This research examines the usage of online social networking sites (SNS) by the Civil Society Organizations (CSOs) in Nepal. The focus is on the long-term usage of SNS rather than around the usage pattern around some specific period of time. To have some idea whether the case of Nepali CSOs completely differs from elsewhere, we also perform a comparative analysis with SNS usage by the Indian CSOs. In this research, we have used a novel methodology of classifying tweets by the CSOs. This methodology itself is one of the contributions of this article to the research literature.
We now precisely define the term CSO as used in this article. Although non-government and non-profit organizations do not represent civil society in its entirety, such organizations nonetheless are its important elements (Carothers & Barndt, 1999). Therefore, for the purpose of this article, we consider non-profit and non-government organizations as equivalent to CSOs. Throughout the following discussion, we shall use the term CSOs as a short form for ‘non-profit and non-government organizations’.
This research considers Twitter as a representative of SNS. There are two main reasons for this focus on Twitter. First, tweets are by default public, which allows us to analyze their content without formalities like permissions from the account holders. Second, for other popular social media like Facebook, users’ posts are not available for free. On the other hand, Twitter provides a sufficiently large number of tweets freely for academic purposes. These reasons make Twitter more accessible for academic research. One could claim that, in Nepal, Facebook is more popular as a social networking site in comparison to Twitter. To avoid this criticism, we would refrain from generalizing our findings to other social networking sites beyond Twitter. However, we contend that the methodology developed in this paper is extendable to social networking sites in general.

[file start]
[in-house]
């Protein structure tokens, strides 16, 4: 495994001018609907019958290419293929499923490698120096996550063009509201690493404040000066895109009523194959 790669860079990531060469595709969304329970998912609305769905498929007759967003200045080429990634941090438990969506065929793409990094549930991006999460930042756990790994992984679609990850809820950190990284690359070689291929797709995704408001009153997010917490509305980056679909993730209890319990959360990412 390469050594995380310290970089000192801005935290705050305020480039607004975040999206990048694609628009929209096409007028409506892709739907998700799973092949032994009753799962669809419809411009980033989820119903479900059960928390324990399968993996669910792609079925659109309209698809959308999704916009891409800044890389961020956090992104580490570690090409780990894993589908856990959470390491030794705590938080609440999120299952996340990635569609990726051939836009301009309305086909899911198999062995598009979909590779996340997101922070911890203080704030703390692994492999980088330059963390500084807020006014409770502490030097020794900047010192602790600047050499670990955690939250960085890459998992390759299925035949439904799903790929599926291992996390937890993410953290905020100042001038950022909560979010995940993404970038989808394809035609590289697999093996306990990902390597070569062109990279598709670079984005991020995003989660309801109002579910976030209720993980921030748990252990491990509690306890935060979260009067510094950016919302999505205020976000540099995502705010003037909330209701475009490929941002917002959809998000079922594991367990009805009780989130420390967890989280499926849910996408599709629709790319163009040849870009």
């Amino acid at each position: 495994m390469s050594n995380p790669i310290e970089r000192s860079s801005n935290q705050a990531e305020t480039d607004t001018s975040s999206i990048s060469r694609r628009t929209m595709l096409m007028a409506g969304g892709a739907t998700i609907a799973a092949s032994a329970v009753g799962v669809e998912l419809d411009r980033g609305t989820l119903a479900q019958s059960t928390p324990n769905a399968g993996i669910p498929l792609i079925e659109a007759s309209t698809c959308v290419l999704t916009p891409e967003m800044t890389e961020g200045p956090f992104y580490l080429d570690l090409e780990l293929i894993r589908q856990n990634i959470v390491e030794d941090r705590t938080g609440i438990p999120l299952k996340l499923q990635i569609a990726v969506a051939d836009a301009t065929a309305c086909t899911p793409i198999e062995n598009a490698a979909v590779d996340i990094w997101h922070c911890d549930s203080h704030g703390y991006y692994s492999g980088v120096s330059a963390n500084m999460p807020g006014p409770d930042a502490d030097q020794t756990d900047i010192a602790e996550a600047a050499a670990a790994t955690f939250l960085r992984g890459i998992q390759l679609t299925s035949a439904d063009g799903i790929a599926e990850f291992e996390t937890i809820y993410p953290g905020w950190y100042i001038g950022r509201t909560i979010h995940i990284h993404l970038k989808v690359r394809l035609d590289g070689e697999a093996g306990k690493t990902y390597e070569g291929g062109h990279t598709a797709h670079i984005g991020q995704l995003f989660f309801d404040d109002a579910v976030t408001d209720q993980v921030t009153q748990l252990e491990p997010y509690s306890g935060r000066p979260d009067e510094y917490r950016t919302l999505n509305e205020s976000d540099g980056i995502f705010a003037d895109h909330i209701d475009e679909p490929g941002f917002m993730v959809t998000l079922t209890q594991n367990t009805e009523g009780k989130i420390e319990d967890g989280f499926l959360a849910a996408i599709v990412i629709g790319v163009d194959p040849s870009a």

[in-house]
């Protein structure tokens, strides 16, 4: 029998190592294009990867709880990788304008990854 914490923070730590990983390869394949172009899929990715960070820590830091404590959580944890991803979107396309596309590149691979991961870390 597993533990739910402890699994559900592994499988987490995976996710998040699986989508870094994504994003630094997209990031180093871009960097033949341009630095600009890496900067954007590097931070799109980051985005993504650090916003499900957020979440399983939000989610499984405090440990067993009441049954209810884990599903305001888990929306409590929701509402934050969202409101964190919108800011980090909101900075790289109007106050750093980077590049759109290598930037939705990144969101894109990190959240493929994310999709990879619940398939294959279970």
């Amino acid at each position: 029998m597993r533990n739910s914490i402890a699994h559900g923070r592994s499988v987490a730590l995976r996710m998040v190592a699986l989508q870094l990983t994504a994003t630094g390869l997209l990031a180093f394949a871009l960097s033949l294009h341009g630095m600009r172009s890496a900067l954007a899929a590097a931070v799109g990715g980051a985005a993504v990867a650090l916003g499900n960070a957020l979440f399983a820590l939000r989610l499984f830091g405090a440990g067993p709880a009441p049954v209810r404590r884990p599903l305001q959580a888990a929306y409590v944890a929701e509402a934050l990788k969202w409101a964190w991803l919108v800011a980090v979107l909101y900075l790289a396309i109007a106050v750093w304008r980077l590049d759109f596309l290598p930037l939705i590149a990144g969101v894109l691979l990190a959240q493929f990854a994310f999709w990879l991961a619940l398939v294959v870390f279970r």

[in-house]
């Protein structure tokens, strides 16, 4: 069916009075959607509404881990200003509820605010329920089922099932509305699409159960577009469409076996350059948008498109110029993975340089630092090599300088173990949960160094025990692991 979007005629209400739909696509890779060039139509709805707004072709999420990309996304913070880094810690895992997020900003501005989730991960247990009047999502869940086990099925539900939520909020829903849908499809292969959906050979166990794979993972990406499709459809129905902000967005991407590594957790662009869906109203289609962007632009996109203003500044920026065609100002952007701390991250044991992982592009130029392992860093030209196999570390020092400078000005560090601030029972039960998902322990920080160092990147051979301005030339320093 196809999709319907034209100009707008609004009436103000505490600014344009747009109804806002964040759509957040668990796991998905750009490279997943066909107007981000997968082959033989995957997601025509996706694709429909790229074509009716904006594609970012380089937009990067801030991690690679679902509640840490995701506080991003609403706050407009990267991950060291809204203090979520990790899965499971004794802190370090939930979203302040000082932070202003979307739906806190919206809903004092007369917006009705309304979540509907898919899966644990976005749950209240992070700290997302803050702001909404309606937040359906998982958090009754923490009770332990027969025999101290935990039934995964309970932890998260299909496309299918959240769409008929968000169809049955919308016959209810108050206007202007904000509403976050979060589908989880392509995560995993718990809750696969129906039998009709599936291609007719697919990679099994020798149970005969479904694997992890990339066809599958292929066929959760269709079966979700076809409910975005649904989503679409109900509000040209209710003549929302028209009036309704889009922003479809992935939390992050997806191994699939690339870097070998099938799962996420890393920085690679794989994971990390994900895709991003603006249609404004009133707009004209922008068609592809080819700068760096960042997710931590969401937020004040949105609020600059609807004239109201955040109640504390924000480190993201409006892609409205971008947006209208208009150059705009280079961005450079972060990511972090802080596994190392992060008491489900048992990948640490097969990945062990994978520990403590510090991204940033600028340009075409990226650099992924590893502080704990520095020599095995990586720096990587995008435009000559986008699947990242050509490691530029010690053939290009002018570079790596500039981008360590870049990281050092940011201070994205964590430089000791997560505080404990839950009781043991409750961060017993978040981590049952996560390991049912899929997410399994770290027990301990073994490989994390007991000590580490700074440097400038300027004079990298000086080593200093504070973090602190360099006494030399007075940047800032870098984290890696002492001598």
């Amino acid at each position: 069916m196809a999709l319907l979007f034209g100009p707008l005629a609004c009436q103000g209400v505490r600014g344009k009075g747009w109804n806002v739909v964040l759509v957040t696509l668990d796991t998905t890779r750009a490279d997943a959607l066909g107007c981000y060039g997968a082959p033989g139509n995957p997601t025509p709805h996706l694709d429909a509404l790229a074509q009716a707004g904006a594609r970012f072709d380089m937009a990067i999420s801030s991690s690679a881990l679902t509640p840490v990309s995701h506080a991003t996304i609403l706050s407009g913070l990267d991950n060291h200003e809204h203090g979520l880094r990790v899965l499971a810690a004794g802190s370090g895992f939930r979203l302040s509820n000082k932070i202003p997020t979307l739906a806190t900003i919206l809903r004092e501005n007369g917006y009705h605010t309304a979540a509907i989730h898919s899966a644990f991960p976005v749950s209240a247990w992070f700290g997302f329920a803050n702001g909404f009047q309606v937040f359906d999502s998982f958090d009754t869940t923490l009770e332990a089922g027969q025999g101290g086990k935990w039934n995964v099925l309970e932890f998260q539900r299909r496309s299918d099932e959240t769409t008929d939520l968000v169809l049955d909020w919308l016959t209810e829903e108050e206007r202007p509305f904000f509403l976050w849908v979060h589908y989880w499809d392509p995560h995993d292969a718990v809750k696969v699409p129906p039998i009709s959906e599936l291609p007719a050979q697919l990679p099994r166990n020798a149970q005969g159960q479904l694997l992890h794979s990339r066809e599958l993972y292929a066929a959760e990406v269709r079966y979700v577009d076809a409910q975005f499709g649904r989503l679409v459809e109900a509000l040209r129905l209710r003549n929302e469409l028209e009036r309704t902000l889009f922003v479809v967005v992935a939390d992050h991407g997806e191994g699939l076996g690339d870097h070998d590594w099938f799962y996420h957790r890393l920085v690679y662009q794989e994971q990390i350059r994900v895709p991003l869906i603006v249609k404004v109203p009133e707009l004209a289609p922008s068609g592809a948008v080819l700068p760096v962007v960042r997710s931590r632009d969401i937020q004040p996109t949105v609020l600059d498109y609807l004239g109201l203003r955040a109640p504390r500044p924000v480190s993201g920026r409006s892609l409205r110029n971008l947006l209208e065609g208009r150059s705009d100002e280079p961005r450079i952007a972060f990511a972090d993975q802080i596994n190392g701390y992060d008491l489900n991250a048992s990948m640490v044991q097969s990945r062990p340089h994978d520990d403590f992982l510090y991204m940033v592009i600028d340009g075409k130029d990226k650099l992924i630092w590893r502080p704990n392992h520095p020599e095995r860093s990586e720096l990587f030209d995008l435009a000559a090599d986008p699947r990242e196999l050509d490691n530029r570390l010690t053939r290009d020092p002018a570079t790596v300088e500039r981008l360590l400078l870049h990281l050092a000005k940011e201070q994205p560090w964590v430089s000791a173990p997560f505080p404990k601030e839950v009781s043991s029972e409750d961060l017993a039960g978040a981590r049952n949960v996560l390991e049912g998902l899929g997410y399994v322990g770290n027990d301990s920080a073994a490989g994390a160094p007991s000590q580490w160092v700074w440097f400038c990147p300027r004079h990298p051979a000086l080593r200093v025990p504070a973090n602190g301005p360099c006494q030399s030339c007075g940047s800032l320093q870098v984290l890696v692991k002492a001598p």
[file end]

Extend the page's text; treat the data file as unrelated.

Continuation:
The usage of SNS by CSOs has not yet been the mainstream research question. It would be more appropriate to locate this question as a special theme under the broader research stream of social networking sites and civic engagement. Research on social networking sites and civic engagement could be classified into three separate themes (Skoric et al., 2016). The first theme examines the relation between SNS and social capital. Here, the term ‘social capital’ refers to the bonding between individuals in the real world. The second theme analyzes the links between SNS and civic engagement. The term ‘civic engagement’ here refers to the activities of people in response to issues of collective interests. The third theme examines the nexus between SNS and political participation. As per this classification by Skoric et al., our research falls under the first category. However, in our case, the users of SNS are limited to the CSOs who own Twitter handle, their followers and other users who read their tweets.